The Circle of Fifths in ChordLab is displayed via menu command cmd-shift-c or by using the Circle of Fifths toolbar button. It then opens into an auxilliary window as seen below. There are several levels of usability in this window that we will explain below. There are two basic control objects in the Circle of Fifths window. A segmented control at the very bottom of the window and the circle itself. To turn the circle place the mouse inside it and drag vertically up and down OR horizontally left and right. To show the current root chord in ChordLab's main window, click the arrow button in the top left corner of the Circle of Fifths window.
In each position the circle of fifths highlights a root note with the yellow rectangle, seven scale tones in white and updates the associated roman numerals in the orange half circle. The letters in white also give us the roots of the 7 base chords and the roman numerals in the inner circle give us the degree and designation. This entire association is referred to as scale degrees, an important concept since we are associating scales with chords. The inner orange circle has 3 different kind of chord types: upper-case numeral for major, lower-case for minor and lower-case numeral plus 'º' for diminished. If we now string out these chords not sorted in fifths, but in seconds like a scale, we get: Ci, Diiº, EbIII, Fiv, Gv, AbVI, BbVII. Clicking a the highlighted root names will sound the associated chord. Try playing these chords in scalar order.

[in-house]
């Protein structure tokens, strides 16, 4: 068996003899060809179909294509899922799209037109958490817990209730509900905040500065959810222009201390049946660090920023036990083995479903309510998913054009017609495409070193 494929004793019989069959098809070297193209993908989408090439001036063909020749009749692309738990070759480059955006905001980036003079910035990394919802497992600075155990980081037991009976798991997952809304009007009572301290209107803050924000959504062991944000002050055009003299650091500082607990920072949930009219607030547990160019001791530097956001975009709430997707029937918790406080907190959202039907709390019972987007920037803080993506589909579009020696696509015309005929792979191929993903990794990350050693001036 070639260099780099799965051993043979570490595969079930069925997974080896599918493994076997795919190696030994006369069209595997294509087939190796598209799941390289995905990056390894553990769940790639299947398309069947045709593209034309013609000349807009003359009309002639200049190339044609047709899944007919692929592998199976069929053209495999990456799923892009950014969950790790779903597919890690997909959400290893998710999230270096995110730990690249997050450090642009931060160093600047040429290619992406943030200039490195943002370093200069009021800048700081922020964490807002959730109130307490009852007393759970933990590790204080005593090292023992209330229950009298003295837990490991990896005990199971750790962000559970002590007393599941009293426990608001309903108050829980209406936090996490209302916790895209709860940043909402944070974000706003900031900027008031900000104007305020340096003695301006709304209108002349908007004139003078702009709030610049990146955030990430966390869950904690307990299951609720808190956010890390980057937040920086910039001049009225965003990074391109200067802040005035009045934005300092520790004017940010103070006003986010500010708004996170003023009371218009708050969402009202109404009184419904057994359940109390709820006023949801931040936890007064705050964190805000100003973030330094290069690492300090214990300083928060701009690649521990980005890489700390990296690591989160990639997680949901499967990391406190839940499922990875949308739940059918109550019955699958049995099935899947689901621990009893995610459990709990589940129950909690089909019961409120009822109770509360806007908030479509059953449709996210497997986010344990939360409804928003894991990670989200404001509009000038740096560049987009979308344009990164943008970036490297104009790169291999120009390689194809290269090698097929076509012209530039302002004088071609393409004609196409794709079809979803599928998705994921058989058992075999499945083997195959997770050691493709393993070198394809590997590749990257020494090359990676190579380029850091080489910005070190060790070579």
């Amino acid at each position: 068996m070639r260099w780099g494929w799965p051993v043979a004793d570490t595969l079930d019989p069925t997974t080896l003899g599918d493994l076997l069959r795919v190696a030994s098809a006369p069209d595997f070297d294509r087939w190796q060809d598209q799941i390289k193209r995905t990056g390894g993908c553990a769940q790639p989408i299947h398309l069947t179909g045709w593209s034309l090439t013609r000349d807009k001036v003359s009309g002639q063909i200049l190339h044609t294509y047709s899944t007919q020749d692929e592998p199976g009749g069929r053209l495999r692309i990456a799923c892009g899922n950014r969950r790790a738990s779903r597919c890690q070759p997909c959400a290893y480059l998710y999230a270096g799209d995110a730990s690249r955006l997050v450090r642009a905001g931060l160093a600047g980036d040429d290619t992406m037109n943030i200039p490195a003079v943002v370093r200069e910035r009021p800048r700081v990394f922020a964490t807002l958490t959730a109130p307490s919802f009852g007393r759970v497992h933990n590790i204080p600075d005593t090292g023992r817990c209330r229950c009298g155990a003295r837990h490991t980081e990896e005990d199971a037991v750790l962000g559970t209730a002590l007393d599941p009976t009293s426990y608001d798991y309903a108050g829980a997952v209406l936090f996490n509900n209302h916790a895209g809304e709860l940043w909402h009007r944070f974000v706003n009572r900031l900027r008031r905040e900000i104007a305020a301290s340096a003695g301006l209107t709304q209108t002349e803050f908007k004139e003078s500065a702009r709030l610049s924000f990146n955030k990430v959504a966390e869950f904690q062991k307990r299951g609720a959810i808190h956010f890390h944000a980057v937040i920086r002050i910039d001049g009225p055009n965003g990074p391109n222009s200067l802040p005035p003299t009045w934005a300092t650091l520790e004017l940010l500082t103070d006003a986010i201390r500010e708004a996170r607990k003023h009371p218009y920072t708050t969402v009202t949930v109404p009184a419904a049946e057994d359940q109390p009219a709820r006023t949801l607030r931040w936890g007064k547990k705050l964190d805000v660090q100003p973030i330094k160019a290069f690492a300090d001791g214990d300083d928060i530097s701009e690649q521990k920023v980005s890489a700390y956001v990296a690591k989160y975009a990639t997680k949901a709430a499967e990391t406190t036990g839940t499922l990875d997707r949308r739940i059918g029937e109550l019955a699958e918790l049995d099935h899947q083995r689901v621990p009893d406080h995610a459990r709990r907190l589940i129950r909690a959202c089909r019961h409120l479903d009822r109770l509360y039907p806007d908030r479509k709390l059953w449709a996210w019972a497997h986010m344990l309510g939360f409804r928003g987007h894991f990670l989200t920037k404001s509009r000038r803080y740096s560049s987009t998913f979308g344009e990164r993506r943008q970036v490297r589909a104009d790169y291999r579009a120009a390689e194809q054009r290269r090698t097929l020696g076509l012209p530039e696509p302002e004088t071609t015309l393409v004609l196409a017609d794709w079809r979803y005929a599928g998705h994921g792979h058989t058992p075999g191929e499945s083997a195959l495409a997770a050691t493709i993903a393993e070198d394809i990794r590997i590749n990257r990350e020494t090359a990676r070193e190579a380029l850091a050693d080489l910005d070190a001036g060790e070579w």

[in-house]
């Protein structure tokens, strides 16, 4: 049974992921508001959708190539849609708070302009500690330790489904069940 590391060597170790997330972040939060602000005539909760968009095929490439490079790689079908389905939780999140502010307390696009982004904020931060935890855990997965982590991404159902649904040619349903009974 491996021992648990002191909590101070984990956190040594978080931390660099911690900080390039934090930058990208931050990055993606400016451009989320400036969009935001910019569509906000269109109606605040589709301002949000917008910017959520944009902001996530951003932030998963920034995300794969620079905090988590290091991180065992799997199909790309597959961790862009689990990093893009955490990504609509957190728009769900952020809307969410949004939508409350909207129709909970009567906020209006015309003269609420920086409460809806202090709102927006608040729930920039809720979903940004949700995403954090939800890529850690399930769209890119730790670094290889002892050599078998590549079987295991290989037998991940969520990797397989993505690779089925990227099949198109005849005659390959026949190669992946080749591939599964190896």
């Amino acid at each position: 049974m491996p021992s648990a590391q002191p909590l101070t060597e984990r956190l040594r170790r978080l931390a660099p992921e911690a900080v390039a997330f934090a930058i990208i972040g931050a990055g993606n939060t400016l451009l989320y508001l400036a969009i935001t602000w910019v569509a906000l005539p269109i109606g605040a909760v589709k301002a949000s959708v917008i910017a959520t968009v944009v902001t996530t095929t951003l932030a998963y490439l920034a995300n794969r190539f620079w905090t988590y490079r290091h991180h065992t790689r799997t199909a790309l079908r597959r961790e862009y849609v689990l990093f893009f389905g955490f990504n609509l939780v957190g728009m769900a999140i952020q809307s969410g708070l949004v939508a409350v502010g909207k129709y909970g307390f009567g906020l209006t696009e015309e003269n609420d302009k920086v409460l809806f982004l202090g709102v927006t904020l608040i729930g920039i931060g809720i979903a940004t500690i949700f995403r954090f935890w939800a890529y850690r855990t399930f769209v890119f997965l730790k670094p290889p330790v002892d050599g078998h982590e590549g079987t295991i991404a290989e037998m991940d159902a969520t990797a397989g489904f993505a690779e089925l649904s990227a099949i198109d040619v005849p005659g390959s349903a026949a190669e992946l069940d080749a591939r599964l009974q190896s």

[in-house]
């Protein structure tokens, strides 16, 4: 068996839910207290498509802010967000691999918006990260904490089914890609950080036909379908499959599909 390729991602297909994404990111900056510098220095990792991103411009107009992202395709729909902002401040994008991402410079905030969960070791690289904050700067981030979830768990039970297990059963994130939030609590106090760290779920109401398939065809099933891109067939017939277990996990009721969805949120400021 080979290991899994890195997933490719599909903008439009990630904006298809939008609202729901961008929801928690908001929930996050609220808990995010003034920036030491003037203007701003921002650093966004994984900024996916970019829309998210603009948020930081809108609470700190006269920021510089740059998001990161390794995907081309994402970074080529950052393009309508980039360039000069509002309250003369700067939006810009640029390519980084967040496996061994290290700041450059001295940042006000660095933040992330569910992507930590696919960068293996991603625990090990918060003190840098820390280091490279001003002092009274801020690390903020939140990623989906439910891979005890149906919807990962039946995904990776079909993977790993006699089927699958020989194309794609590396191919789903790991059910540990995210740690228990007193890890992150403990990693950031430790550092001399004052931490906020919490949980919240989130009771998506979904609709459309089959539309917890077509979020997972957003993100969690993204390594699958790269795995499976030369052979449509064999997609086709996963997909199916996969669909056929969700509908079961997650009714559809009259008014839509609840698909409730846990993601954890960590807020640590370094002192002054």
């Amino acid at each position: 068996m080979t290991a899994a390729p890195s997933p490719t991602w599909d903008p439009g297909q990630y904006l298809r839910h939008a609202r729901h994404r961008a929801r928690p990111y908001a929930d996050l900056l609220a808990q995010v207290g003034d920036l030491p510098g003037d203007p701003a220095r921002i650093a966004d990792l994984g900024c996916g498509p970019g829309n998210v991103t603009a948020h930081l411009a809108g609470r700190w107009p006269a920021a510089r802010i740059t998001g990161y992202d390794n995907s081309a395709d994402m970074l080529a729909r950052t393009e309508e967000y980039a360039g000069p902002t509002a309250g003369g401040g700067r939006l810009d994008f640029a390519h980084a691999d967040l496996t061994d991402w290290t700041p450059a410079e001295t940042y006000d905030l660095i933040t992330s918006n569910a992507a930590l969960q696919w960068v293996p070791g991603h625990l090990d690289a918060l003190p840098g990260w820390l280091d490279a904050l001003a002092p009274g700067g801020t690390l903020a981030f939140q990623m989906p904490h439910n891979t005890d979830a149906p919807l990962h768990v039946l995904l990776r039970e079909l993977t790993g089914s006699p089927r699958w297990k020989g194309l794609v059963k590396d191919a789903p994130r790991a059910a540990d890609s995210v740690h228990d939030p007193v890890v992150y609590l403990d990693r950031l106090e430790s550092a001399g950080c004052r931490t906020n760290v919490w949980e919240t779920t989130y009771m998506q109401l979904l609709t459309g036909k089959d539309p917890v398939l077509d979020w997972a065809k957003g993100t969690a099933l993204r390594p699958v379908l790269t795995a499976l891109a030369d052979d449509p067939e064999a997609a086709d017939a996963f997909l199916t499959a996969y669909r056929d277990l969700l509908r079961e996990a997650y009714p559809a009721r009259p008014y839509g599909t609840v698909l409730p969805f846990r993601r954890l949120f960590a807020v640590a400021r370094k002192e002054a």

So why is this scale degree thing important? Good question. The answer is that 90% of all songs ever written use nothing but the chords in this association and probably less. So for a song in C minor our goto chords are: Cm, Ddim, Ebmaj, Fm, Gm, Abmaj, Bbmaj. If you ever wondered how some guitar or piano players can accompany a soloist although they have never heard the song, this is what they use. A harmonic domain and its associated base chords.
Key signatures are typically in either major or minor modes. These designations are however somewhat inaccurate. In church mode terms major corresponds to the ionian and minor to aeolian modes respectively. These modes are indicated with a label stating major and another one stating minor just above the segmented control above.
We have then set the display to the right to give us the key signature for Eb major and see 3 flats in the center. On the right side the segmented control has been set to minor (aeo) to look up the key signature for Eb minor and we find it to be 6 flats. Here we are also given an enharmonic equivalent which is D# minor with 6 sharps.
Note: ChordLab's Circle of Fifths is not limites to the classic major/minor key signatures. So to find out how many flats or sharps are given in the Lydian mode for example, jsut set the mode control to "lyd" and then rotate the circle to the desired root.
In order to look up the notes of any of the 7 church modes simply select the desired mode and then rotate the circle to the desired root. In the example above to the left we can now read off all the scale for C major very simply by reading the noted adjacent to the roman numerals:
I C - ii D - iii E - IV F - V G - vi A - vii B
Repeating the same for the graphic on the right side where we are looking up the notes for the D Phrygian scale we get:
I D - ii Eb - iii F - IV G - V A - vi Bb - vii C